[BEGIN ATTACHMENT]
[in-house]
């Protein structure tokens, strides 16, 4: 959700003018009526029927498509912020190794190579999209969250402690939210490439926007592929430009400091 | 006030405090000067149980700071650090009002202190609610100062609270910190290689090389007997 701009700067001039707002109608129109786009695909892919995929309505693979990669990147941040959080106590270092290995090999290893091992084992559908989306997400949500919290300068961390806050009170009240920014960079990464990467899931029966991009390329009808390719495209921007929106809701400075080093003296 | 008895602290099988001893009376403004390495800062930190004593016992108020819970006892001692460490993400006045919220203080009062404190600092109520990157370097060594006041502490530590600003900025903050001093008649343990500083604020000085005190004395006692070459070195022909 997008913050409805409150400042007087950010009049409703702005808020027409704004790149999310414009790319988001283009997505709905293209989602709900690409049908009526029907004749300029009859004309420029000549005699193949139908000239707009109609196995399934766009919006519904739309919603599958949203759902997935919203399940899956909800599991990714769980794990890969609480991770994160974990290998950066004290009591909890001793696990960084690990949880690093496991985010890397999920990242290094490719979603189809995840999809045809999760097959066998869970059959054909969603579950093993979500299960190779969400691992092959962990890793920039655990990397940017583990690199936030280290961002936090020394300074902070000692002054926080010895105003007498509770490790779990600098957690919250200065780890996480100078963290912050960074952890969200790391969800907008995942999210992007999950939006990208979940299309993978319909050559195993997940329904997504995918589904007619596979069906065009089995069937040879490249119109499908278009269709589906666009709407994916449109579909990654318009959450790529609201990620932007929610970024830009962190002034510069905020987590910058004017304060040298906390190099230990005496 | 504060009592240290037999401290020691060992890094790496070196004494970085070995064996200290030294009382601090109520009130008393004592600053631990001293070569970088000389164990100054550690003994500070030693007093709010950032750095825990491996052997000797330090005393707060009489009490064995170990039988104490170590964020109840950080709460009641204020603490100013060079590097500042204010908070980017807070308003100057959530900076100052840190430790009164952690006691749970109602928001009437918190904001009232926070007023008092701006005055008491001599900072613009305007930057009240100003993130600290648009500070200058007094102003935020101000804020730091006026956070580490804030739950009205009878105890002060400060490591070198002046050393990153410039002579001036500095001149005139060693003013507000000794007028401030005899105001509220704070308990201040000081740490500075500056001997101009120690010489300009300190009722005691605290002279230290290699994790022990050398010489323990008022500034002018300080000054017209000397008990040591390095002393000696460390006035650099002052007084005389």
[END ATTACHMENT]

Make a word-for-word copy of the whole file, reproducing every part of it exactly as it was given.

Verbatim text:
[in-house]
């Protein structure tokens, strides 16, 4: 959700003018009526029927498509912020190794190579999209969250402690939210490439926007592929430009400091 | 006030405090000067149980700071650090009002202190609610100062609270910190290689090389007997 701009700067001039707002109608129109786009695909892919995929309505693979990669990147941040959080106590270092290995090999290893091992084992559908989306997400949500919290300068961390806050009170009240920014960079990464990467899931029966991009390329009808390719495209921007929106809701400075080093003296 | 008895602290099988001893009376403004390495800062930190004593016992108020819970006892001692460490993400006045919220203080009062404190600092109520990157370097060594006041502490530590600003900025903050001093008649343990500083604020000085005190004395006692070459070195022909 997008913050409805409150400042007087950010009049409703702005808020027409704004790149999310414009790319988001283009997505709905293209989602709900690409049908009526029907004749300029009859004309420029000549005699193949139908000239707009109609196995399934766009919006519904739309919603599958949203759902997935919203399940899956909800599991990714769980794990890969609480991770994160974990290998950066004290009591909890001793696990960084690990949880690093496991985010890397999920990242290094490719979603189809995840999809045809999760097959066998869970059959054909969603579950093993979500299960190779969400691992092959962990890793920039655990990397940017583990690199936030280290961002936090020394300074902070000692002054926080010895105003007498509770490790779990600098957690919250200065780890996480100078963290912050960074952890969200790391969800907008995942999210992007999950939006990208979940299309993978319909050559195993997940329904997504995918589904007619596979069906065009089995069937040879490249119109499908278009269709589906666009709407994916449109579909990654318009959450790529609201990620932007929610970024830009962190002034510069905020987590910058004017304060040298906390190099230990005496 | 504060009592240290037999401290020691060992890094790496070196004494970085070995064996200290030294009382601090109520009130008393004592600053631990001293070569970088000389164990100054550690003994500070030693007093709010950032750095825990491996052997000797330090005393707060009489009490064995170990039988104490170590964020109840950080709460009641204020603490100013060079590097500042204010908070980017807070308003100057959530900076100052840190430790009164952690006691749970109602928001009437918190904001009232926070007023008092701006005055008491001599900072613009305007930057009240100003993130600290648009500070200058007094102003935020101000804020730091006026956070580490804030739950009205009878105890002060400060490591070198002046050393990153410039002579001036500095001149005139060693003013507000000794007028401030005899105001509220704070308990201040000081740490500075500056001997101009120690010489300009300190009722005691605290002279230290290699994790022990050398010489323990008022500034002018300080000054017209000397008990040591390095002393000696460390006035650099002052007084005389």